AFNOR, which hosts the IEC National Committee for France, has carved out a niche in supplying market and technology intelligence and information to its members.
It offers a range of innovative measurement tools designed to help companies determine where they stand in a given market or in a specific area. For instance, Indiko Environment is a benchmarking tool featuring a number of environmental indicators which can help companies meet their environmental objectives.
The company also publishes a yearly international barometer which highlights the importance of various countries inside the IEC, tracking France’s but also other nations’ performance in the various Technical Committees. The 2019 publication has recently come out and the findings paint a contrasted picture.
Germany substantially led the pack in 2018 with the largest number of TC Chairs by far, followed by the US, France, the UK and Japan. Italy comes in sixth position ahead of China. While China has been steadily increasing the number of its chairmanships since 2014 , this stopped in 2018 – a marked contrast to the growing role of China at the head of ISO Committees. The number of French Chairs increased, with new leadership at the head of IEC TC 111 and IEC TC 105. In 2019, France also acquired a new chairmanship, that of IEC TC 120.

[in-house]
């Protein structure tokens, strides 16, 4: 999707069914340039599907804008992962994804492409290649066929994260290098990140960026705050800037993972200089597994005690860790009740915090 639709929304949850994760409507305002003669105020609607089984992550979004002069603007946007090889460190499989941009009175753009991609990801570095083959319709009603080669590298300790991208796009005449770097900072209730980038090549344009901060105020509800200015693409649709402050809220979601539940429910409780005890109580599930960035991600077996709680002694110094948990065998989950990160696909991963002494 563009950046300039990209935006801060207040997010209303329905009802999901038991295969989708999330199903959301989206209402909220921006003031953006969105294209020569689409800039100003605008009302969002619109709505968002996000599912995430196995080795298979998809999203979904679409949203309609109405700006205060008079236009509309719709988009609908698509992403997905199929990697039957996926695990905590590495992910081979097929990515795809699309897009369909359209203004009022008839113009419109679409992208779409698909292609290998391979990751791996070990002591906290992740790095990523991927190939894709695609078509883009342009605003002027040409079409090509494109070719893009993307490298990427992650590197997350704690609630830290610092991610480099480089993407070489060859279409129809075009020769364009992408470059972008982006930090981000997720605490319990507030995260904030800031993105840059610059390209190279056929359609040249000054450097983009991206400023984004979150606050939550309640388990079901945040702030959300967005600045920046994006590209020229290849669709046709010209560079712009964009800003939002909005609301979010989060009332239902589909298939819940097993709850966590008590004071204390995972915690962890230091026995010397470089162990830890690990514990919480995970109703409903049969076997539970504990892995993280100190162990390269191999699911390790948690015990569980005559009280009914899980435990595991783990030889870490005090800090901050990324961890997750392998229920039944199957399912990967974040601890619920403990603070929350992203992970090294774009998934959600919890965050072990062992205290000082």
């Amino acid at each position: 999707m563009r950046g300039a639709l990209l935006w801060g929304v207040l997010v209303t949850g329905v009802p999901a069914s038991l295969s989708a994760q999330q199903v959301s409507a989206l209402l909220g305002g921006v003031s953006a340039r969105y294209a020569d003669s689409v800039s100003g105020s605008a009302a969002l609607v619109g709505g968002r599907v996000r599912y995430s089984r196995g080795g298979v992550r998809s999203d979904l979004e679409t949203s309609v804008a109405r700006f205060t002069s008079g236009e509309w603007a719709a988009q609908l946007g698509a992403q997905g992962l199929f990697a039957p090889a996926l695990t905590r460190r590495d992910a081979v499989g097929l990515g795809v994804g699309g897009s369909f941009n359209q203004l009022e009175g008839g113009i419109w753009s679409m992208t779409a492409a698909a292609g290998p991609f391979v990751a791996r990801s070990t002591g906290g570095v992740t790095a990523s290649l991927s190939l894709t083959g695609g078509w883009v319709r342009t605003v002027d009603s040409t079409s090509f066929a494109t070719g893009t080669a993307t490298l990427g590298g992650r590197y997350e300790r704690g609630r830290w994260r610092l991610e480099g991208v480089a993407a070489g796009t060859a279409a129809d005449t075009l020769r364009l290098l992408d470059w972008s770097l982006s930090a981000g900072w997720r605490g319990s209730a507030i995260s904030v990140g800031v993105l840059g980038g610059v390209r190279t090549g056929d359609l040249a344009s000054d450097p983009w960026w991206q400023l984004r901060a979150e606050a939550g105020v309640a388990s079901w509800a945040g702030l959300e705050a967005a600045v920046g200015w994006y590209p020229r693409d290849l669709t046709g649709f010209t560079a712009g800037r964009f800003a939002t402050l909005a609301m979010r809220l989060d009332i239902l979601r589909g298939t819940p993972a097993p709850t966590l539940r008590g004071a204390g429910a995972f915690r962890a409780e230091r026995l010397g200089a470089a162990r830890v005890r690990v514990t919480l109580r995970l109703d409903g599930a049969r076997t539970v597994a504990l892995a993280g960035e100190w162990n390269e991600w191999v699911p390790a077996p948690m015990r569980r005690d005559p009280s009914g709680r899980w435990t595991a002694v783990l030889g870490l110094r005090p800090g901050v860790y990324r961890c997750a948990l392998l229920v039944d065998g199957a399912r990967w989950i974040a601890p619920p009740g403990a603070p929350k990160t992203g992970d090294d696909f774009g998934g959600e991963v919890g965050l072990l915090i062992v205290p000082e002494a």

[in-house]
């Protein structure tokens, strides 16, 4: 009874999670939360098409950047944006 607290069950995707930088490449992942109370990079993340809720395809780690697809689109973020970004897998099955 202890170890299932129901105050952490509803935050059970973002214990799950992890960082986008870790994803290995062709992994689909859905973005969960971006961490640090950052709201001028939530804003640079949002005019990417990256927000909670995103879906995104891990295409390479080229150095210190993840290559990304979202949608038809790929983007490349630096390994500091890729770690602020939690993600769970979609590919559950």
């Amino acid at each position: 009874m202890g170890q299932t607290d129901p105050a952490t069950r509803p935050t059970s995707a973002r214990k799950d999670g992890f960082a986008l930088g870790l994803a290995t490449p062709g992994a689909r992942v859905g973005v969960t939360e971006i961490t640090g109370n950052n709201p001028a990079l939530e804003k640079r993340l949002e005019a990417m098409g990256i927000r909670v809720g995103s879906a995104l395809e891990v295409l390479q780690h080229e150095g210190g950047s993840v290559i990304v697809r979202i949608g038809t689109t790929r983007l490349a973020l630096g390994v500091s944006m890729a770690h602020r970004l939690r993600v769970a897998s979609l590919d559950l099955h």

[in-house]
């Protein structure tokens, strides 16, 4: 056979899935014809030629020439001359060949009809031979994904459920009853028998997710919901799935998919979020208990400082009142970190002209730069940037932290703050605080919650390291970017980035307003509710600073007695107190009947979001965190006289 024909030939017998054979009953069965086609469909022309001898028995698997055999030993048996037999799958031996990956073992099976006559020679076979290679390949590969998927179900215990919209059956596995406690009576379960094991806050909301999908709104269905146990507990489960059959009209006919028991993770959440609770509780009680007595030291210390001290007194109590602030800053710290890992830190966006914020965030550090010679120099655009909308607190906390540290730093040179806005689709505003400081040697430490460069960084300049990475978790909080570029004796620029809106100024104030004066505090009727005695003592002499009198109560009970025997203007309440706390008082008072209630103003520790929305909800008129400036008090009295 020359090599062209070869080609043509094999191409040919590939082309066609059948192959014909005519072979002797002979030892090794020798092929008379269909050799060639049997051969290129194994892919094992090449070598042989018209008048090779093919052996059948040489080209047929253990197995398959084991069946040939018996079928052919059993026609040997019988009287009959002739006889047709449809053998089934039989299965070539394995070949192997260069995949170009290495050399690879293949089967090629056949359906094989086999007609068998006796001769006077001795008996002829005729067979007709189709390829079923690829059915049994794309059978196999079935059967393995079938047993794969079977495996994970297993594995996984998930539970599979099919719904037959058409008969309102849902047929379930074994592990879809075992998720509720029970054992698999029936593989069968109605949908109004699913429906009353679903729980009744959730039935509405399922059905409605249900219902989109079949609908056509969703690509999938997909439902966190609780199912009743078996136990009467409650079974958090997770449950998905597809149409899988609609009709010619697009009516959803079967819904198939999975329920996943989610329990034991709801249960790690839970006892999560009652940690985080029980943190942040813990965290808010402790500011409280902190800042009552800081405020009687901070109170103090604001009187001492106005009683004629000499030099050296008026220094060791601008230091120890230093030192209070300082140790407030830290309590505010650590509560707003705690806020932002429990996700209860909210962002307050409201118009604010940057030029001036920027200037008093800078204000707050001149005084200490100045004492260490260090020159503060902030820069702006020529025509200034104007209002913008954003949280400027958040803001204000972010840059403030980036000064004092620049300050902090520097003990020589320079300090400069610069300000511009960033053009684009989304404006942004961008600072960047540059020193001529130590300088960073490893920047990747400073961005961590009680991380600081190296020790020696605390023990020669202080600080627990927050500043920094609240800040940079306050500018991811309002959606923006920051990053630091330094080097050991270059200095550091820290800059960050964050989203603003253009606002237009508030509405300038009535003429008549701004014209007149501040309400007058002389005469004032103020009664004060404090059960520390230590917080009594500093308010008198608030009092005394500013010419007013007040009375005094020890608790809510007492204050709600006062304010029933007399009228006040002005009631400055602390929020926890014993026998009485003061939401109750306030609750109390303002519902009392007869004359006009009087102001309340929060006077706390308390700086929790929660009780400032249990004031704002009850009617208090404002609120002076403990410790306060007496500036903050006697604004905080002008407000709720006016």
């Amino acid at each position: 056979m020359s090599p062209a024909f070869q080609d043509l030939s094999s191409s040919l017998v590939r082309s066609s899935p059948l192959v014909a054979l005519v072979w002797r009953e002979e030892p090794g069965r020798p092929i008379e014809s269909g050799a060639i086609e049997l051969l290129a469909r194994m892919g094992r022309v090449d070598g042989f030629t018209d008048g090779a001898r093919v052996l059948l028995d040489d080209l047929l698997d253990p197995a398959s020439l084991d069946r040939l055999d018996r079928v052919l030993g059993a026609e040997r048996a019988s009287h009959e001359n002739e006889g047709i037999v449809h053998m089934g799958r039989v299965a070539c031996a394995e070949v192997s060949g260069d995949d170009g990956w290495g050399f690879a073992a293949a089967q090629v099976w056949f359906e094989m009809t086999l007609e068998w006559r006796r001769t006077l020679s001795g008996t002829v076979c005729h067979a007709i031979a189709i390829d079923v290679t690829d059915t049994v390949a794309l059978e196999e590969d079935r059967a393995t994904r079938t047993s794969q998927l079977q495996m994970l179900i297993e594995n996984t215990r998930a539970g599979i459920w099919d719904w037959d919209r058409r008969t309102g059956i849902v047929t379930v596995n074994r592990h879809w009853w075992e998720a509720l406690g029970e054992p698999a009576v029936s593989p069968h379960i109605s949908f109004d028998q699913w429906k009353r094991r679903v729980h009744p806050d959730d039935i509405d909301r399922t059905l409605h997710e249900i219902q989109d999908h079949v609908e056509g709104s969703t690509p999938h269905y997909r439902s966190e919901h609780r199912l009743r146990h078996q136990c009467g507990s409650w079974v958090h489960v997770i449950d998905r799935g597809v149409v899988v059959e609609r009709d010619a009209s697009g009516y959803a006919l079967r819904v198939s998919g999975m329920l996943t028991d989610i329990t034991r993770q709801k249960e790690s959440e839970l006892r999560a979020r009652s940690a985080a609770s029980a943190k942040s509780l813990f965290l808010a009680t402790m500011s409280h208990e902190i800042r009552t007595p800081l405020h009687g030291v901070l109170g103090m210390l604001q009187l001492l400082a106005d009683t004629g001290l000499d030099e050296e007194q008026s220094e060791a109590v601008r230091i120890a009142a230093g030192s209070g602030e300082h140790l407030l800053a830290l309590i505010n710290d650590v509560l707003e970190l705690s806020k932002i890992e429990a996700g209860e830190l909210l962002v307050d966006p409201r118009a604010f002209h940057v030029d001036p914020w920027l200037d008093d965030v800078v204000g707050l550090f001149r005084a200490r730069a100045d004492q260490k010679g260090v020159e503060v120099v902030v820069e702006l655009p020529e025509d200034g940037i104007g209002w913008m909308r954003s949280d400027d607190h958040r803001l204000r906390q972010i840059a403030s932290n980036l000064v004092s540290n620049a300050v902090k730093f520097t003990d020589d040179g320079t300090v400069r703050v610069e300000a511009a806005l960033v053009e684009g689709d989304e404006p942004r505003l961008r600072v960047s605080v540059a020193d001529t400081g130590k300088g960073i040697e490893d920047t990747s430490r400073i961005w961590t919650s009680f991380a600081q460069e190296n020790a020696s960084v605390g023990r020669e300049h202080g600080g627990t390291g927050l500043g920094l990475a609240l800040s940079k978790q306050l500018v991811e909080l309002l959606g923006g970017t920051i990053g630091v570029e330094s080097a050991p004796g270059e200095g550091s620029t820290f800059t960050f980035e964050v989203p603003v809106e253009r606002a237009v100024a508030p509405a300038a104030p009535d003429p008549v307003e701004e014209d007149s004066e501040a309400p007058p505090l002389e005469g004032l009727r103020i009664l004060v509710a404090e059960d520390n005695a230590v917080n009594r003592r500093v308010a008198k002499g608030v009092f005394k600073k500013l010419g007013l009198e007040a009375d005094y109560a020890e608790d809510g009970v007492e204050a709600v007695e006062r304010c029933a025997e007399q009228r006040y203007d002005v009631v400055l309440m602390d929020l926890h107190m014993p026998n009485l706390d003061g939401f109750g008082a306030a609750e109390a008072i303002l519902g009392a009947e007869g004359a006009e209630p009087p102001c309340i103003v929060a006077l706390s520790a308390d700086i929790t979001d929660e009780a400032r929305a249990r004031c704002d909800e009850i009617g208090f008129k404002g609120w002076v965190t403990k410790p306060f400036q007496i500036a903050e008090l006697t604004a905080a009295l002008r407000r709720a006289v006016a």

Different strategies are adopted by participating members: some countries opt to be active members in virtually every TC: China, Germany, the UK and Japan can be singled out for following that line. Others like France, Italy or the US have opted to be more selective in their participation. When it comes to the joint technical committee formed by IEC and ISO and which standardizes IT, JTC 1, and its various subcommittees, the US remains in the dominant position, although the country been losing some ground since 2016. A US Chair was however appointed head of SC 42, devoted to artificial intelligence standardization, in preference to a Chinese candidate.
AFNOR also publishes several studies on the impact of standardization. One of the recent ones looks how standardization in electrotechnology in France helps exporters and boosts growth.